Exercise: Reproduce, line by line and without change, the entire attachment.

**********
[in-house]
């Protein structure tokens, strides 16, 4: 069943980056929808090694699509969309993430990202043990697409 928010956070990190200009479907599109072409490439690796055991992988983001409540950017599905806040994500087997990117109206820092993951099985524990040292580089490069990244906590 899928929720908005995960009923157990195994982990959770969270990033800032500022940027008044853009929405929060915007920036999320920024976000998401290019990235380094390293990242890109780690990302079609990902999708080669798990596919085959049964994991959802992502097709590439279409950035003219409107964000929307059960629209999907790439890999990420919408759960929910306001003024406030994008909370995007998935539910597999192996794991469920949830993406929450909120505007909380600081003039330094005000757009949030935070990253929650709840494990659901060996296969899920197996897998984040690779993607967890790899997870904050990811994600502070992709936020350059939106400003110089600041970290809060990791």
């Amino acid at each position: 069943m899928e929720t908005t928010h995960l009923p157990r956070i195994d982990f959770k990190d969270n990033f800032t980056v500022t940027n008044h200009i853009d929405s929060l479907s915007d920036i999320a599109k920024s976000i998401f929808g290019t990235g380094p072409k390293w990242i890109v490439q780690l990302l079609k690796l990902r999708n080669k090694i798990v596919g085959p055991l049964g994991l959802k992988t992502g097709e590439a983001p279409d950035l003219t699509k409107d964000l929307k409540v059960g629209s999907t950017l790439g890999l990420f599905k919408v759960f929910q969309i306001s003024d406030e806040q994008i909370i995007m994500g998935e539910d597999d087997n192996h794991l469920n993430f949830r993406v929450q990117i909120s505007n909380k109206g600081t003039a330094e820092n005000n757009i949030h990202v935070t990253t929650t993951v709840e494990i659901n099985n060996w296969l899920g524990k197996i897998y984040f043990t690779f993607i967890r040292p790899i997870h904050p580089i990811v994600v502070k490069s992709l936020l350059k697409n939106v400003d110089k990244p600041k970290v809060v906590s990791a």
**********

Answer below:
[in-house]
């Protein structure tokens, strides 16, 4: 069943980056929808090694699509969309993430990202043990697409 928010956070990190200009479907599109072409490439690796055991992988983001409540950017599905806040994500087997990117109206820092993951099985524990040292580089490069990244906590 899928929720908005995960009923157990195994982990959770969270990033800032500022940027008044853009929405929060915007920036999320920024976000998401290019990235380094390293990242890109780690990302079609990902999708080669798990596919085959049964994991959802992502097709590439279409950035003219409107964000929307059960629209999907790439890999990420919408759960929910306001003024406030994008909370995007998935539910597999192996794991469920949830993406929450909120505007909380600081003039330094005000757009949030935070990253929650709840494990659901060996296969899920197996897998984040690779993607967890790899997870904050990811994600502070992709936020350059939106400003110089600041970290809060990791």
């Amino acid at each position: 069943m899928e929720t908005t928010h995960l009923p157990r956070i195994d982990f959770k990190d969270n990033f800032t980056v500022t940027n008044h200009i853009d929405s929060l479907s915007d920036i999320a599109k920024s976000i998401f929808g290019t990235g380094p072409k390293w990242i890109v490439q780690l990302l079609k690796l990902r999708n080669k090694i798990v596919g085959p055991l049964g994991l959802k992988t992502g097709e590439a983001p279409d950035l003219t699509k409107d964000l929307k409540v059960g629209s999907t950017l790439g890999l990420f599905k919408v759960f929910q969309i306001s003024d406030e806040q994008i909370i995007m994500g998935e539910d597999d087997n192996h794991l469920n993430f949830r993406v929450q990117i909120s505007n909380k109206g600081t003039a330094e820092n005000n757009i949030h990202v935070t990253t929650t993951v709840e494990i659901n099985n060996w296969l899920g524990k197996i897998y984040f043990t690779f993607i967890r040292p790899i997870h904050p580089i990811v994600v502070k490069s992709l936020l350059k697409n939106v400003d110089k990244p600041k970290v809060v906590s990791a």